See it if you like the Brooklyn Museum & are willing to follow in paranoid directions like see who is noticing you, walk in circles, write your fears.
Don't see it if you object to 90 minutes in headphones that are subject to frequant tech issues. Entering required standing on 3 lines for over 30 minutes.
See it if you like experimental or self-guided theater, esp that which tries to use technology in new & different ways. You like wandering in museums.
Don't see it if you're expecting a cohesive story or journey, want to interact w/others (it's more a solo experience), or are bothered by technical glitches
"Technology is too often a gimmick, but in 'Top Secret,' technology is the show’s mode of delivery and its subject. And, as so often happens in real life, technology was the bane of my experience, with numerous glitches...The most compelling part of the show is the way it turns audience members into actors—a staple of thrillers in which a clueless bystander is suddenly thrown into a crazy plot. But the shenanigans here are more sedate, like trying to pass on a note to another would-be spy."
"Feels rather disorganized, with interviews playing in your head while you’re remembering where to walk to next, interrupted by brief cursory dealings with the art around you. None of it coheres into anything more than a vaguely intelligent rambling discussion of high-tech surveillance...Yes, it’s a confusing mess, though not a boring one...The experience of jumbling all these ideas while guiding the audience through various steps was not a satisfying one as play or intellectual exercise."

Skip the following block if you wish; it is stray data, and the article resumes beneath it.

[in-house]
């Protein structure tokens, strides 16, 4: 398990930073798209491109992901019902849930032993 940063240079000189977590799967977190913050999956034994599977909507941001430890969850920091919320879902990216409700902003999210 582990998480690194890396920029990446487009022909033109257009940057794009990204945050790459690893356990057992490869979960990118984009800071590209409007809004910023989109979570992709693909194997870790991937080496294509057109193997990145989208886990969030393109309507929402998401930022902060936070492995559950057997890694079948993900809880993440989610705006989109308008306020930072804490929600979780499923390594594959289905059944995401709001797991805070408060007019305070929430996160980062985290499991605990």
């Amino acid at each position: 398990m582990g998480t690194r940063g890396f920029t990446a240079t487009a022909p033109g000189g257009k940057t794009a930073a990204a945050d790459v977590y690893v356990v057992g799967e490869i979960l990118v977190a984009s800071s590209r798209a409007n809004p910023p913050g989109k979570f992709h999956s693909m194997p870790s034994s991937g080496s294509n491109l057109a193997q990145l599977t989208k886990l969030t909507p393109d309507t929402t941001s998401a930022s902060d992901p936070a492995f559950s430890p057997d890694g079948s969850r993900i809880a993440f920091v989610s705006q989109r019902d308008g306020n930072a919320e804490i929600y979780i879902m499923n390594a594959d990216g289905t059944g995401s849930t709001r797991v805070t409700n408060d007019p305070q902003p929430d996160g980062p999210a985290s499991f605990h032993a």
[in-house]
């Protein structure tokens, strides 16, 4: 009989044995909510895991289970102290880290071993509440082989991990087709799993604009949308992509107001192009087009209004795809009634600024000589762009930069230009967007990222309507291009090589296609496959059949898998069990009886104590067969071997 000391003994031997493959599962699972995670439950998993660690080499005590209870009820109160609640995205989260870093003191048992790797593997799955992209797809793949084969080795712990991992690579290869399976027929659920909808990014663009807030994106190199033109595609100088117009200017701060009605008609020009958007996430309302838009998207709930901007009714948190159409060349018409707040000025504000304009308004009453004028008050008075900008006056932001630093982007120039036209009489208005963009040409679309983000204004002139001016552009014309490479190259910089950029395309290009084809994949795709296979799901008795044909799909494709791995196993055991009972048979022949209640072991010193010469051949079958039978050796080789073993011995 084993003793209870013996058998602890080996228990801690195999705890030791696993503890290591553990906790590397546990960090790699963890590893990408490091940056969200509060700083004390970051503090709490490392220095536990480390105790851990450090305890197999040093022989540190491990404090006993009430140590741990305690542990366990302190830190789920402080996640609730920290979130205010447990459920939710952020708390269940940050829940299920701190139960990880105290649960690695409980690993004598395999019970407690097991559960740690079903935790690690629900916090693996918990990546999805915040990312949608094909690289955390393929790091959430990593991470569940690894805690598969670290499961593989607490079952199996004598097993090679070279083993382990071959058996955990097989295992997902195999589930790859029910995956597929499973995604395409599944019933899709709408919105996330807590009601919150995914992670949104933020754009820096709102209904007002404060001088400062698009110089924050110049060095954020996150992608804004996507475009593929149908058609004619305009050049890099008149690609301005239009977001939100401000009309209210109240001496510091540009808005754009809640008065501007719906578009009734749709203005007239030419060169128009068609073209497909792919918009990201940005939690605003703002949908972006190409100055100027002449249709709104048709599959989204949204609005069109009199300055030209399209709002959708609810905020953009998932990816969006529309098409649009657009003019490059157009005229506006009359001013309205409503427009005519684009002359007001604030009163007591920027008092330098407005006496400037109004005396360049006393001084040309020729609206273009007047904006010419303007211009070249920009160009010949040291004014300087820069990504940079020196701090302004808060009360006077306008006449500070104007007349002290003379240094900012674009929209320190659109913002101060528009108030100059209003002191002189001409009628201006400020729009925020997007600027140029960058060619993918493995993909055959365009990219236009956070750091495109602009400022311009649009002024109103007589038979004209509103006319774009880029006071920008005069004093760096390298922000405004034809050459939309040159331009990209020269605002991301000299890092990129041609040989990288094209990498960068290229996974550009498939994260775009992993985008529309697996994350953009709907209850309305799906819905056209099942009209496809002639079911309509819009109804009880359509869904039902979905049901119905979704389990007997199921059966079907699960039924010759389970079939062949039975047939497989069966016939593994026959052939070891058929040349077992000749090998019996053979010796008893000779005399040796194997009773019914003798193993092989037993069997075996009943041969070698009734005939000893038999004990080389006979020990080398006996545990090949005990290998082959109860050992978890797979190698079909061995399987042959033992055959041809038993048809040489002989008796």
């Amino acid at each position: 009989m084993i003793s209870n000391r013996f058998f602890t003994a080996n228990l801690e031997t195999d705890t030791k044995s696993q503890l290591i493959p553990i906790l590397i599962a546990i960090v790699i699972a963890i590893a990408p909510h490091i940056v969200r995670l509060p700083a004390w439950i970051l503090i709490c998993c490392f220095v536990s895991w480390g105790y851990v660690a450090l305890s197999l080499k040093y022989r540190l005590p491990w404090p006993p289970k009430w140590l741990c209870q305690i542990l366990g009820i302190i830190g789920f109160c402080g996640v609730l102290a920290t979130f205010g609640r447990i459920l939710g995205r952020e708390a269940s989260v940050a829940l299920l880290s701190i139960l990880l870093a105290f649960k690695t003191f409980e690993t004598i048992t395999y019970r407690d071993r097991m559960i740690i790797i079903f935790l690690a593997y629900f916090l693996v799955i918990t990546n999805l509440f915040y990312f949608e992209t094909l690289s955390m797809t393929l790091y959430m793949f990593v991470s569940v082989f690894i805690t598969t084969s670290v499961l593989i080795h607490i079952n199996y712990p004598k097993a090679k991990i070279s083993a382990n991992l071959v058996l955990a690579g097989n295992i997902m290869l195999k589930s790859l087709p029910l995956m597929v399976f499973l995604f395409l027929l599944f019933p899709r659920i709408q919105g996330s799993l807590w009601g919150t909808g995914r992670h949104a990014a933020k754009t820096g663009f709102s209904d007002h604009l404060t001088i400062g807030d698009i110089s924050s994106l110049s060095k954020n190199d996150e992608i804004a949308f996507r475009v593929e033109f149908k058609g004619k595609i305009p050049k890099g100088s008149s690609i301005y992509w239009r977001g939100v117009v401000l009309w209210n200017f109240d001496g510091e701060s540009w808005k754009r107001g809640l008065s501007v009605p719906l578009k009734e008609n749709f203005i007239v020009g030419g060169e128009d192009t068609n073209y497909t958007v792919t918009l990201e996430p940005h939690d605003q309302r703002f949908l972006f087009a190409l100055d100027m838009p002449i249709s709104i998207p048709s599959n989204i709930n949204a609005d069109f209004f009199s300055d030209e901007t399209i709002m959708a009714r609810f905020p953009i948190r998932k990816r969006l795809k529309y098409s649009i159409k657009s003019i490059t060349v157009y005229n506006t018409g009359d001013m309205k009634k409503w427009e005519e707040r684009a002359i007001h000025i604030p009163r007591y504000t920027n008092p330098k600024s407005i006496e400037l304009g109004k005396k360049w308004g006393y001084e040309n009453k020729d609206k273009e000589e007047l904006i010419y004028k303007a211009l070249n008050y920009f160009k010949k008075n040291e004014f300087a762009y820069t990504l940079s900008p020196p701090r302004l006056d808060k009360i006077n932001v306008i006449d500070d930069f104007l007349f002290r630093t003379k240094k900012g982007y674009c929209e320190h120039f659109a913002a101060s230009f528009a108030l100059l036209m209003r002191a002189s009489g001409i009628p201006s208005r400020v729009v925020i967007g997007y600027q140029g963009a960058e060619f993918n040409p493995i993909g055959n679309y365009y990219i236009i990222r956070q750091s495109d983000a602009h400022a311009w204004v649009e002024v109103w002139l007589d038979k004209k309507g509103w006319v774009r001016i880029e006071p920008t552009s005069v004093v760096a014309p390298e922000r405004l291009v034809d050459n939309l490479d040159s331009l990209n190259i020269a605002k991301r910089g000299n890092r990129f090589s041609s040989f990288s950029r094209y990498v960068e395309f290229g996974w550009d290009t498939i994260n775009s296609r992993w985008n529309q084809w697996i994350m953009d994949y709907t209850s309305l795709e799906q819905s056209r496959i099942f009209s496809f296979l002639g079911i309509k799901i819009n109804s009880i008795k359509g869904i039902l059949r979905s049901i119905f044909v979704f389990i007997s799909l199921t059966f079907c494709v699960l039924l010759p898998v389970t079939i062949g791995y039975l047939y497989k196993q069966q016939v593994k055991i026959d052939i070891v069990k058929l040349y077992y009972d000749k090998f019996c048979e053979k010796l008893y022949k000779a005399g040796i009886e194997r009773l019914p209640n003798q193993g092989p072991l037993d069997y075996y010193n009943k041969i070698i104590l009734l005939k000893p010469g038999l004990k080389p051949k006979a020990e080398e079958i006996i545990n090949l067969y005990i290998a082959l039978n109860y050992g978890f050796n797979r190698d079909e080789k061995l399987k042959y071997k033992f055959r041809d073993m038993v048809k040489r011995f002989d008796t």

"An ambitious new form of documentary theater…The metatheatrical marvel of this show is that it processes you as you process the Egyptian artifacts on display…Your mission as a spy is a pretense, meant to engage you in the play’s documentary materials. And it’s a deviously smart ploy. By teaching its participants to think like a spy, 'Top Secret' hopes to untangle the covert tactics of the international intelligence community."